Brownies Made with Cheddar Cheese Soup

It’s more fun than practical, but you really can make brownies with cheddar cheese soup. I tried it yesterday using the Saucepan Brownies recipe from Campbell’s Creative Cooking with Soup, a book I’ve had for 20 years. How I skipped this recipe for two decades is baffling because I go through this book all the time. I guess I’ve been mentally writing the dessert section off, but I’m glad I finally tried this one because in a post-apocalyptic kitchen where all Ive managed to save includes a case of cheddar soup and some chocolate chips, it would be a real life saver.

saucepan brownies

The brownies were okay — not great, but not bad either and the soup was undetectable. The brownies were dense, but not too rich and needed something to liven up the texture, which is why I’d recommend throwing in some extra chocolate chips before baking. Since I didn’t known they’d need extra chips, I just melted some extra and drizzled them on at the end.

This is a half batch version using an 8 inch square pan. If you’re taking these to a party and want more, double the recipe below and use a 13×9 inch pan. If you don’t like fractions or just don’t believe that this recipe really exists, here’s a link to where someone posted it on a Campbell’s Cooking Bulletin Board. See! I’m not kidding! But here’s the half-batch version. I also tried the butterscotch variation (see below), which had a good flavor but a weird mealy texture.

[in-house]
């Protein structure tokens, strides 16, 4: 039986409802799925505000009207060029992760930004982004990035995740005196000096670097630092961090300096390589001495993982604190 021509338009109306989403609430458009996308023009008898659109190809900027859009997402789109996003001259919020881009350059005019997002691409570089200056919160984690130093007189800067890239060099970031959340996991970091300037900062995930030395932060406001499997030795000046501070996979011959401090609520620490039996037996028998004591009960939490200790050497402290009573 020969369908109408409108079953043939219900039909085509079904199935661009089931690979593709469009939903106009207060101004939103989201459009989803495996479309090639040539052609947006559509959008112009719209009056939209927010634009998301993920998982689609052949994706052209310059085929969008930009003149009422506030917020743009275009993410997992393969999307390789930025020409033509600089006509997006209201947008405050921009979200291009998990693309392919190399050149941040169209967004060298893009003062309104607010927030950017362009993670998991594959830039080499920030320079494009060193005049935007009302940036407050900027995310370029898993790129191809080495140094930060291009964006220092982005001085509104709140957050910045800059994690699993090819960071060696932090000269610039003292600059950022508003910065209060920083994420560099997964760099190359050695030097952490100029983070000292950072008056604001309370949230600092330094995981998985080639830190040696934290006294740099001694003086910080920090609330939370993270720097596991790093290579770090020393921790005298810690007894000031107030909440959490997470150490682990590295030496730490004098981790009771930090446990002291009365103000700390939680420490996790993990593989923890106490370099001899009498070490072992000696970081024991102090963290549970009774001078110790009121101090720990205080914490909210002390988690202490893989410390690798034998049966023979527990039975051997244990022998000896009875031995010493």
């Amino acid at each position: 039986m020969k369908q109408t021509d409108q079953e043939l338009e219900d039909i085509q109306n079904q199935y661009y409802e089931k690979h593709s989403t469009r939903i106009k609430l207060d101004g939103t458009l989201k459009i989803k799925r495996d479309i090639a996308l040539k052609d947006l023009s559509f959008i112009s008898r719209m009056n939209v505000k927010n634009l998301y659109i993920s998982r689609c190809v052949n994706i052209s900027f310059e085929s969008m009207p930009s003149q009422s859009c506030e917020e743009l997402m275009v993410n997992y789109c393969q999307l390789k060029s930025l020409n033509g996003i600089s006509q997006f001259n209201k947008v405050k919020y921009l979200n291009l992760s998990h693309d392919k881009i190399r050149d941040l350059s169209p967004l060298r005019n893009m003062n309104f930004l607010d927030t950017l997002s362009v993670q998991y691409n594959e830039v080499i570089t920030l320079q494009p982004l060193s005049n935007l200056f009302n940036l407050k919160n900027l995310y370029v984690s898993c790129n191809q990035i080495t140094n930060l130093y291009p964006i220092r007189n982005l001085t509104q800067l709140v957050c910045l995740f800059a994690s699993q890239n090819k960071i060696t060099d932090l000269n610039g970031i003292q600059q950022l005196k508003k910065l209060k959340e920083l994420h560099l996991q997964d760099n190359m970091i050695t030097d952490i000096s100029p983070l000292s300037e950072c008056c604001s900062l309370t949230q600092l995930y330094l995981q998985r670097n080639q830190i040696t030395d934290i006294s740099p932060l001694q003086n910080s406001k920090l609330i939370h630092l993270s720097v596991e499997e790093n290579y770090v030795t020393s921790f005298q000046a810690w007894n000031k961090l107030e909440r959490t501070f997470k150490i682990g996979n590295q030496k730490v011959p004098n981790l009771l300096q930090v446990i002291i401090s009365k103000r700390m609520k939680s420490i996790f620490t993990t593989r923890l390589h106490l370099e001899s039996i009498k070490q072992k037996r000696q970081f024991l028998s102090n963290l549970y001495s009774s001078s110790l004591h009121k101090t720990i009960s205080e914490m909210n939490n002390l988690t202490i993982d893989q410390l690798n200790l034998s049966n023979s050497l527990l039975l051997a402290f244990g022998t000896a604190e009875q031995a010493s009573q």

I’m going to eat one again today and am not throwing them out, so I didn’t find them bad enough for the trash can, which is more than I can say for a lot of other cookies.

Saucepan Brownies

2 oz (4 tablespoons) butter (salted or unsalted)
1 cup (6 oz) semi-sweet chocolate chips
1/4 cup granulated sugar
1/2 of a can (about 51/2 oz) of cheddar cheese soup — not the nacho flavored type!
1 large egg, beaten
3/4 cup (3.4 oz) all-purpose flour, sift or fluff up and measure lightly
1 teaspoon baking powder
1/2 cup toasted walnuts, roughly chopped
Optional: An extra ½ cup chocolate chips

Preheat the oven to 350 degrees F. Line an 8 inch square pan with non-stick foil.

In a saucepan, melt the butter over medium heat. Reduce heat to low and add the chips. Stir until they’re melted. Remove from heat and stir in sugar, then stir in the soup. Stir in the already beaten egg, then stir in the baking powder and the flour. Add the nuts (and extra chocolate chips, if using), then scrape into the pan. Bake for 24-26 minutes or until brownies appear set. Let cool completely then chill thoroughly.

When cold, lift from pan and cut into 16 squares.

Variations
Use butterscotch chips in place of chocolate chips, brown sugar in place of sugar and coconut instead of walnuts.
Use white chips for chocolate chips, light corn syrup instead of sugar and pistachios instead of walnuts.

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Comments

  1. says

    I agree with Lisa! You’re a brave woman. And hey! That nacho cheddar soup might not be so bad in the brownies. They might be sort of Tex Mex brownies with the added seasonings. No…. I’m not trying it first. :-) If I have that soup and a bag of chocolate chips after the apocolypse I’ll give it a try.

  2. says

    Glad they weren’t trash can material, at least. This is an interesting looking recipe, although I admit I probably won’t try it. I’m reminded of Paula Deen’s Velveeta fudge, which sounds crazy, but some people seem to really like.